Applying ArcGIS Stereotypes to Abstract Classes

Using the Enterprise Architect UML Profile for ArcGIS, you can specify a geometry stereotype on the Feature Classes in your geodatabase schema. Geometry stereotypes include «Point», «Polyline», «Polygon» and «Multipoint», among others. The ArcGIS Toolbox provides convenient icons for each geometry so that you can drag and drop stereotyped Classes into your geodatabase design model that are immediately ready to export. These Classes are referred to as concrete Classes; since their UML property, IsAbstract, has a value of false, they will be implemented directly in the geodatabase schema.

However, sometimes it is useful to specify the geometry stereotype on an abstract UML Class so that multiple concrete Classes can inherit the geometry, as well as Tagged Values and any fields defined in the abstract Class. This example models houses and garages as Point Feature Classes. Both the House and Garage Classes inherit the StreetAddress field from the abstract Class named Building.

 

ArcGISBuilding

 

You can create an equivalent model by specifying the stereotype on the abstract Class and using unstereotyped concrete Classes for House and Garage, as shown:

 

ArcGISabstractClass

 

The advantages of stereotyping the abstract Class rather than each concrete Class (especially when you have many such derived Feature Classes) include:

·It is easier to change the geometry during design time; you make only one change to the abstract Class stereotype, which then automatically applies to each concrete Class
·It is quicker to create the model in the first place, because you have to edit only one set of Tagged Values associated with the stereotype; the concrete Class might not have to replicate (or override) any of the Tagged Values associated with its inherited geometry stereotype
·For the same reason, the overall model is smaller and simpler
 

Create an abstract Class with geometry in the model

Step

Action

See also

1

Open the relevant diagram in your model.

 


2

Select the Core page of the ArcGIS Toolbox (More tools | ArcGIS | Core) and drag the Abstract Class icon onto the diagram to create the element.

 


3

If the Properties dialog does not automatically display, double-click on the Abstract Class element.

 

 

4

On the General page of the Properties dialog, click on the Stereotype field ellipsis button ( ... ) and, on the Stereotype for Class dialog, set the Profile to ArcGIS and click on the check box against the required geometry stereotype.

 

Stereotype Selector

A Class is considered to be abstract when its UML property IsAbstract is set to true. When you create a Class using the Abstract Class icon from the ArcGIS toolbox, the IsAbstract property is set to true automatically.  You can also set the property manually for any Class, on the Details tab of the Class Properties dialog.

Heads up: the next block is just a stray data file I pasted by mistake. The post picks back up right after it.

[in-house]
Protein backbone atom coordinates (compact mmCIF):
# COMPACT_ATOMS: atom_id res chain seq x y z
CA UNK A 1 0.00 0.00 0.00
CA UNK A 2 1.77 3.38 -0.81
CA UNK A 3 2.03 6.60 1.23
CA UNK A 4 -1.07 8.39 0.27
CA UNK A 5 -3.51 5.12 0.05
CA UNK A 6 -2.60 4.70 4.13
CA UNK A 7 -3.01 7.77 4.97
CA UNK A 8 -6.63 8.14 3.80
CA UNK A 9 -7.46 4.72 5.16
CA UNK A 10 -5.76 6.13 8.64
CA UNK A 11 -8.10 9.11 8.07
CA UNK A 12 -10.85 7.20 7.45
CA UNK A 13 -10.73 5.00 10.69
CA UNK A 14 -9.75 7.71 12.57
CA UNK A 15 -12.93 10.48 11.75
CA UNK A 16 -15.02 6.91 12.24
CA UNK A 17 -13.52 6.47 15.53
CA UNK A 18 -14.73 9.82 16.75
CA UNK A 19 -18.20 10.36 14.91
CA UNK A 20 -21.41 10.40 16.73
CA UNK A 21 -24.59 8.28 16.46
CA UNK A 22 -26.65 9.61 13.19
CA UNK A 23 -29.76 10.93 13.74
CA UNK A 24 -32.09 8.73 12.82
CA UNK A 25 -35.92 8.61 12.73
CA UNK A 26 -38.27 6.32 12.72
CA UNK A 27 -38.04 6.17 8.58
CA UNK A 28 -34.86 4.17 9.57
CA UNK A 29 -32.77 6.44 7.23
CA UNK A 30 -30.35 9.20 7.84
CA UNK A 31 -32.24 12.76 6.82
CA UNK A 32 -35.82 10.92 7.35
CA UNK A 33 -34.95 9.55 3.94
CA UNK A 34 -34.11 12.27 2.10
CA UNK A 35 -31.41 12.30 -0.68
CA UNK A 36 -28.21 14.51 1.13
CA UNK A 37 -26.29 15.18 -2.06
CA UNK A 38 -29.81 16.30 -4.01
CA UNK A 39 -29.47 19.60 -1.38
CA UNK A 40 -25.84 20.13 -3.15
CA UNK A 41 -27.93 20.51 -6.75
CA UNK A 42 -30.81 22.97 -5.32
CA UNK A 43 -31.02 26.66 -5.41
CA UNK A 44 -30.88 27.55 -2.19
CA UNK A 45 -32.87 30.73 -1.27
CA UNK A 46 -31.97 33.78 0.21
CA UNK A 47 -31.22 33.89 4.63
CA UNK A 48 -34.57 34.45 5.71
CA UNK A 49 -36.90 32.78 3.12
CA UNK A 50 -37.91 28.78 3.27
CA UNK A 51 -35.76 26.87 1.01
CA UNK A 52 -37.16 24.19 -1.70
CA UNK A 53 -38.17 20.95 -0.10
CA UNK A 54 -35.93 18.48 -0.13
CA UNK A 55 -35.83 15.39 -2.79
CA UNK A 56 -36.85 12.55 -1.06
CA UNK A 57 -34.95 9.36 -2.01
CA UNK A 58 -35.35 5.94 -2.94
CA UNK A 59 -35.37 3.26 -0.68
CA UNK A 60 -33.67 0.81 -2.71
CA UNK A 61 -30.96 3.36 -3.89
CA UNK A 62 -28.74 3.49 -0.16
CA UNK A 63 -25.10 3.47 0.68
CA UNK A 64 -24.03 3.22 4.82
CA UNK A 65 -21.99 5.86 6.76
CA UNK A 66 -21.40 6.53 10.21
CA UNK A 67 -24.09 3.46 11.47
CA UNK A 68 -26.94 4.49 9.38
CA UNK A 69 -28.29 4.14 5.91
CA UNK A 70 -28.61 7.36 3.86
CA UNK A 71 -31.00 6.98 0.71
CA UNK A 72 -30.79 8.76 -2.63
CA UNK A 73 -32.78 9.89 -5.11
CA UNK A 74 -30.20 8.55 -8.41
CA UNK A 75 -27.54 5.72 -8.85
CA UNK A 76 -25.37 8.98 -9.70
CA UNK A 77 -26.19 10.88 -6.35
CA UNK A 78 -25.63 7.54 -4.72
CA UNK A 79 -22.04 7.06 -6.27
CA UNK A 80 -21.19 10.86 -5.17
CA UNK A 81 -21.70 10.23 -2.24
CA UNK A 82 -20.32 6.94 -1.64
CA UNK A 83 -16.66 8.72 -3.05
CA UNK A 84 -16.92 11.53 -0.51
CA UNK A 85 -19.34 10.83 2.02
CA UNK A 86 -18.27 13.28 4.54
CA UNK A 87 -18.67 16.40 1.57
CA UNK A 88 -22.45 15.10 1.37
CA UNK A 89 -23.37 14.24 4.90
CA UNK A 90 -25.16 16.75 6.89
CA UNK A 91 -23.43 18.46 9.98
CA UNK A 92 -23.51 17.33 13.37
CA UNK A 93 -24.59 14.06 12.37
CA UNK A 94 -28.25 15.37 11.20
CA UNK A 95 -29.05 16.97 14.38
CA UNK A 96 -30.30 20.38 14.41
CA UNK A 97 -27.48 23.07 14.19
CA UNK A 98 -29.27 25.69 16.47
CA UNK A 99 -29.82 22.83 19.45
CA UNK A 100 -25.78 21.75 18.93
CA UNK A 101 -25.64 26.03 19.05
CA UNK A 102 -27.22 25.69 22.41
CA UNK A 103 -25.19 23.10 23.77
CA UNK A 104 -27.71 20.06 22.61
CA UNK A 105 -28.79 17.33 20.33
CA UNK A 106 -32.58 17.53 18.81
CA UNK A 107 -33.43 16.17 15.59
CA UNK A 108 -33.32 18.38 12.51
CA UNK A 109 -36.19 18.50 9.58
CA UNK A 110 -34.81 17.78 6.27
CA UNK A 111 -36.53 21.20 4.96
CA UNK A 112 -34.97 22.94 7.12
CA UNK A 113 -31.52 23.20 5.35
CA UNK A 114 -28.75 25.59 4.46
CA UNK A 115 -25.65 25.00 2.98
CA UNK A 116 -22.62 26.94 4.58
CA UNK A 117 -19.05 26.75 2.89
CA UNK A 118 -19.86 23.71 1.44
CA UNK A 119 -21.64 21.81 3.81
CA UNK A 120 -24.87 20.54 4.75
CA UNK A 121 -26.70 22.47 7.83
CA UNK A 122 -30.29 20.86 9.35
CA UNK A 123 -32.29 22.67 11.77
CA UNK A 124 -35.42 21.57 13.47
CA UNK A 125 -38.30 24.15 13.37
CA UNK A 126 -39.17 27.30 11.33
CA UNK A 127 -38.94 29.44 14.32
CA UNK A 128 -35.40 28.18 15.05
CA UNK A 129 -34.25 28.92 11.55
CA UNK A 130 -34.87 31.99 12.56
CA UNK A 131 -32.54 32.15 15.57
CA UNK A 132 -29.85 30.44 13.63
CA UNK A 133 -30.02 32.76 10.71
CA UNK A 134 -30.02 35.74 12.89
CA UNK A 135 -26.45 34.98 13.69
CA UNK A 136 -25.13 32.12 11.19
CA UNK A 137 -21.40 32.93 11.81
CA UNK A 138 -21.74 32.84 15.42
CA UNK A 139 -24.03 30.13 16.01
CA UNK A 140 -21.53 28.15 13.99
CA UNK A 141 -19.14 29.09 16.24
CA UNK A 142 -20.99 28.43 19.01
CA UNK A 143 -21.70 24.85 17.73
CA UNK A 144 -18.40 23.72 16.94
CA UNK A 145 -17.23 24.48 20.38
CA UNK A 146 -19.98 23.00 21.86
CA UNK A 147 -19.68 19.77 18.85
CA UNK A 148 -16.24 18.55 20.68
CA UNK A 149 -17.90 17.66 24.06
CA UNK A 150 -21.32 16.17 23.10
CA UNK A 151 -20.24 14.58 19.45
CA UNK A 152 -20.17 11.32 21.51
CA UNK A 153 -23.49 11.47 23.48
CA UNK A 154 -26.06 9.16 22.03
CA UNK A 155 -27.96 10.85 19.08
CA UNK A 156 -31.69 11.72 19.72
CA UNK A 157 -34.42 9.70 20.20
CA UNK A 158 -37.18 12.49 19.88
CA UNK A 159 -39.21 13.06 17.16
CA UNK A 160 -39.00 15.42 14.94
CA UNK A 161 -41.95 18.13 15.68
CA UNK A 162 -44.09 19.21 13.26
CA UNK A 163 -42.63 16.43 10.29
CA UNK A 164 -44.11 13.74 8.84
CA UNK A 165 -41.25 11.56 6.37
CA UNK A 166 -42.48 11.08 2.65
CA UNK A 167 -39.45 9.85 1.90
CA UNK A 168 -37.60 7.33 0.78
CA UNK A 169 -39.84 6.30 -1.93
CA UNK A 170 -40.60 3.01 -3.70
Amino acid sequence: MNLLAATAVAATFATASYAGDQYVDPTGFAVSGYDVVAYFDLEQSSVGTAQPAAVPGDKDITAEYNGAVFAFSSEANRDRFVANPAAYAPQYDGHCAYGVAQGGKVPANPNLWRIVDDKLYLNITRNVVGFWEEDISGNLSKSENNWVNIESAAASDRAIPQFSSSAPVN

Create a concrete Class that inherits an abstract Class's geometry stereotype

Step

Action

See also

1

Open the diagram that contains the abstract Class.

 


2

Select the Core page of the ArcGIS Toolbox (More tools | ArcGIS | Core) and drag the Concrete Class icon onto the diagram to create the element.

 


3

Click on the Generalization icon in the Toolbox and then click and drag the cursor from the concrete Class to the abstract Class.

 

 

4

Save your diagram.

 

 

When you export your model as a geodatabase schema, the system applies the geometry stereotype from the abstract Class to any of its derived concrete Classes. Furthermore, the exporter will add any missing 'system level' fields. For example, a Class need not specify, nor inherit, a field named OBJECTID. Similarly for the Shape, Shape_Length and Shape_Area fields. Although the exporter will use these fields if they are modeled somewhere in the inheritance hierarchy, it will automatically generate valid instances of them as required.

Notes

·Any concrete Class that does not have a stereotype, and does not inherit one, is exported as a Table (ObjectClass); its OBJECTID field is also  inserted if it is not defined in the model
·Concrete Classes can only inherit geometry stereotypes or the «ObjectClass» stereotype from an abstract ancestor Class; currently, Enterprise Architect does not support stereotype inheritance from other concrete Classes
·In addition to inheriting the stereotype, concrete Classes also inherit fields from ancestor abstract Classes
·You can inherit the stereotype from an abstract Class at any level in inheritance hierarchy; for example, the abstract Class that specifies the geometry  can be the grandparent of the concrete Class, rather than the parent Class
·Multiple shapes for a single Feature Class are not supported by ArcGIS, nor by Enterprise Architect's ArcGIS profile; therefore, it would be a modeling error if a concrete Class inherited from more than one geometry-stereotyped abstract Class
·If you specify a given tag on a concrete Class that is already present in one of its parent abstract Classes, the concrete Class has precedence and its Tagged Value will be exported to the schema
·Enterprise Architect does not require you to show the Object and Feature Esri Classes on a diagram, nor even include them in your model, because  the system implicitly applies their characteristics when you apply a geometry or ObjectClass stereotype to a Class
·It is not, however, an error to include the Object and Feature Esri Classes and model Generalization links to them, even though they are typically not marked as abstract